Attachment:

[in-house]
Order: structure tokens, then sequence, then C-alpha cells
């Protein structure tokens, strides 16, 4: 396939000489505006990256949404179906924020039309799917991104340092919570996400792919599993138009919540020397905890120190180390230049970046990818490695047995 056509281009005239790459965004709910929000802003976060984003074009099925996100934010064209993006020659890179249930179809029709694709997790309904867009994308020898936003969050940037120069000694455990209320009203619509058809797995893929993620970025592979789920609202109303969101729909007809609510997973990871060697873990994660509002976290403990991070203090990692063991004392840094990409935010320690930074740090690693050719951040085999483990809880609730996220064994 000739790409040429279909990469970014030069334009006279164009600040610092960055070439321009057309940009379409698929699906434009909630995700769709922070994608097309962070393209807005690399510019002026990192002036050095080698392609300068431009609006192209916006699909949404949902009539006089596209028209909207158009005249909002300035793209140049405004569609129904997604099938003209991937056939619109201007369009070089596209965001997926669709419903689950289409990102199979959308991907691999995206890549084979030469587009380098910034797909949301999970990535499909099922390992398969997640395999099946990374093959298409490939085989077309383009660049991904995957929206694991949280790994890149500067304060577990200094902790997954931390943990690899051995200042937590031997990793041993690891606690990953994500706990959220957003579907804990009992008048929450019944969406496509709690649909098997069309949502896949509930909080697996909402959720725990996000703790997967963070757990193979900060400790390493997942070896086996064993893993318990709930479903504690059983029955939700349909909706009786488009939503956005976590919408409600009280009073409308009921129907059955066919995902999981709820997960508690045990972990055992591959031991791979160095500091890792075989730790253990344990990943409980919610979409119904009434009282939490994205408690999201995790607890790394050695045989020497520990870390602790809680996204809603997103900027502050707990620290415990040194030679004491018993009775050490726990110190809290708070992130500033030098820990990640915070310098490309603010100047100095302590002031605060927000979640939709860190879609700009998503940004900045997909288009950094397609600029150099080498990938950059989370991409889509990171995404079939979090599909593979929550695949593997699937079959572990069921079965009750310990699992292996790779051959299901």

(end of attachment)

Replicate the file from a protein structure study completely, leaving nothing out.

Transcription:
[in-house]
Order: structure tokens, then sequence, then C-alpha cells
């Protein structure tokens, strides 16, 4: 396939000489505006990256949404179906924020039309799917991104340092919570996400792919599993138009919540020397905890120190180390230049970046990818490695047995 056509281009005239790459965004709910929000802003976060984003074009099925996100934010064209993006020659890179249930179809029709694709997790309904867009994308020898936003969050940037120069000694455990209320009203619509058809797995893929993620970025592979789920609202109303969101729909007809609510997973990871060697873990994660509002976290403990991070203090990692063991004392840094990409935010320690930074740090690693050719951040085999483990809880609730996220064994 000739790409040429279909990469970014030069334009006279164009600040610092960055070439321009057309940009379409698929699906434009909630995700769709922070994608097309962070393209807005690399510019002026990192002036050095080698392609300068431009609006192209916006699909949404949902009539006089596209028209909207158009005249909002300035793209140049405004569609129904997604099938003209991937056939619109201007369009070089596209965001997926669709419903689950289409990102199979959308991907691999995206890549084979030469587009380098910034797909949301999970990535499909099922390992398969997640395999099946990374093959298409490939085989077309383009660049991904995957929206694991949280790994890149500067304060577990200094902790997954931390943990690899051995200042937590031997990793041993690891606690990953994500706990959220957003579907804990009992008048929450019944969406496509709690649909098997069309949502896949509930909080697996909402959720725990996000703790997967963070757990193979900060400790390493997942070896086996064993893993318990709930479903504690059983029955939700349909909706009786488009939503956005976590919408409600009280009073409308009921129907059955066919995902999981709820997960508690045990972990055992591959031991791979160095500091890792075989730790253990344990990943409980919610979409119904009434009282939490994205408690999201995790607890790394050695045989020497520990870390602790809680996204809603997103900027502050707990620290415990040194030679004491018993009775050490726990110190809290708070992130500033030098820990990640915070310098490309603010100047100095302590002031605060927000979640939709860190879609700009998503940004900045997909288009950094397609600029150099080498990938950059989370991409889509990171995404079939979090599909593979929550695949593997699937079959572990069921079965009750310990699992292996790779051959299901």